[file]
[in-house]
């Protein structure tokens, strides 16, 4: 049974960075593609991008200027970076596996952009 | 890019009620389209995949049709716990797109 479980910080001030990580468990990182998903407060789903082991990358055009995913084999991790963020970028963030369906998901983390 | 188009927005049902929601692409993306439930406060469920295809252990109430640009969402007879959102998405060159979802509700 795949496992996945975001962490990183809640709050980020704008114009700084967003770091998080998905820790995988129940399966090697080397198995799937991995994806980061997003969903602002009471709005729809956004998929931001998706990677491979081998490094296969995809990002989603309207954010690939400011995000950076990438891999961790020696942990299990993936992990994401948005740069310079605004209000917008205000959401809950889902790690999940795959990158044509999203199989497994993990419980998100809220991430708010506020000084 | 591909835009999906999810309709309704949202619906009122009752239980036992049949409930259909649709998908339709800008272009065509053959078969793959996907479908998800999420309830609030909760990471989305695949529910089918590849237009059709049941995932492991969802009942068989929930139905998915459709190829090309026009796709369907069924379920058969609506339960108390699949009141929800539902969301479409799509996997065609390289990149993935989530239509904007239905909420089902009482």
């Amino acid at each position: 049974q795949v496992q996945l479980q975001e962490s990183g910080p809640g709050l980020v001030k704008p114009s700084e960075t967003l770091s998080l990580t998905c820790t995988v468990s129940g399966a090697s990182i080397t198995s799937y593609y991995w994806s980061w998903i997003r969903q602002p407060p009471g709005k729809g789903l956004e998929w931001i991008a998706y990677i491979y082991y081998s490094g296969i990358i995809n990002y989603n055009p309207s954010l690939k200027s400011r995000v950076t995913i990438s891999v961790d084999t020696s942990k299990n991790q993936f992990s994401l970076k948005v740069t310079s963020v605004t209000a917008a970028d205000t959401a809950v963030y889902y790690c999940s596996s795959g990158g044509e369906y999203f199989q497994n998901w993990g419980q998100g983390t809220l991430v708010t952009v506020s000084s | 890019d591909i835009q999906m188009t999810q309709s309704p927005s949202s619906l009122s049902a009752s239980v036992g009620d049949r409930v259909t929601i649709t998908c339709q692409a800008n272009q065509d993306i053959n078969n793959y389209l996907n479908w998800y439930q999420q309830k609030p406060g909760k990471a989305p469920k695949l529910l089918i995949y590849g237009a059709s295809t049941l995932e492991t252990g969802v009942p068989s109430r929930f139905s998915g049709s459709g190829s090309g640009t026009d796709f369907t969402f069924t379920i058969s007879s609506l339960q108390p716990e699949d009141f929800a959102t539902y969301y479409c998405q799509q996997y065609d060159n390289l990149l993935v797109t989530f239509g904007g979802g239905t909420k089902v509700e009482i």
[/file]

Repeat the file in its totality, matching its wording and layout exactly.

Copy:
[in-house]
């Protein structure tokens, strides 16, 4: 049974960075593609991008200027970076596996952009 | 890019009620389209995949049709716990797109 479980910080001030990580468990990182998903407060789903082991990358055009995913084999991790963020970028963030369906998901983390 | 188009927005049902929601692409993306439930406060469920295809252990109430640009969402007879959102998405060159979802509700 795949496992996945975001962490990183809640709050980020704008114009700084967003770091998080998905820790995988129940399966090697080397198995799937991995994806980061997003969903602002009471709005729809956004998929931001998706990677491979081998490094296969995809990002989603309207954010690939400011995000950076990438891999961790020696942990299990993936992990994401948005740069310079605004209000917008205000959401809950889902790690999940795959990158044509999203199989497994993990419980998100809220991430708010506020000084 | 591909835009999906999810309709309704949202619906009122009752239980036992049949409930259909649709998908339709800008272009065509053959078969793959996907479908998800999420309830609030909760990471989305695949529910089918590849237009059709049941995932492991969802009942068989929930139905998915459709190829090309026009796709369907069924379920058969609506339960108390699949009141929800539902969301479409799509996997065609390289990149993935989530239509904007239905909420089902009482």
């Amino acid at each position: 049974q795949v496992q996945l479980q975001e962490s990183g910080p809640g709050l980020v001030k704008p114009s700084e960075t967003l770091s998080l990580t998905c820790t995988v468990s129940g399966a090697s990182i080397t198995s799937y593609y991995w994806s980061w998903i997003r969903q602002p407060p009471g709005k729809g789903l956004e998929w931001i991008a998706y990677i491979y082991y081998s490094g296969i990358i995809n990002y989603n055009p309207s954010l690939k200027s400011r995000v950076t995913i990438s891999v961790d084999t020696s942990k299990n991790q993936f992990s994401l970076k948005v740069t310079s963020v605004t209000a917008a970028d205000t959401a809950v963030y889902y790690c999940s596996s795959g990158g044509e369906y999203f199989q497994n998901w993990g419980q998100g983390t809220l991430v708010t952009v506020s000084s | 890019d591909i835009q999906m188009t999810q309709s309704p927005s949202s619906l009122s049902a009752s239980v036992g009620d049949r409930v259909t929601i649709t998908c339709q692409a800008n272009q065509d993306i053959n078969n793959y389209l996907n479908w998800y439930q999420q309830k609030p406060g909760k990471a989305p469920k695949l529910l089918i995949y590849g237009a059709s295809t049941l995932e492991t252990g969802v009942p068989s109430r929930f139905s998915g049709s459709g190829s090309g640009t026009d796709f369907t969402f069924t379920i058969s007879s609506l339960q108390p716990e699949d009141f929800a959102t539902y969301y479409c998405q799509q996997y065609d060159n390289l990149l993935v797109t989530f239509g904007g979802g239905t909420k089902v509700e009482i």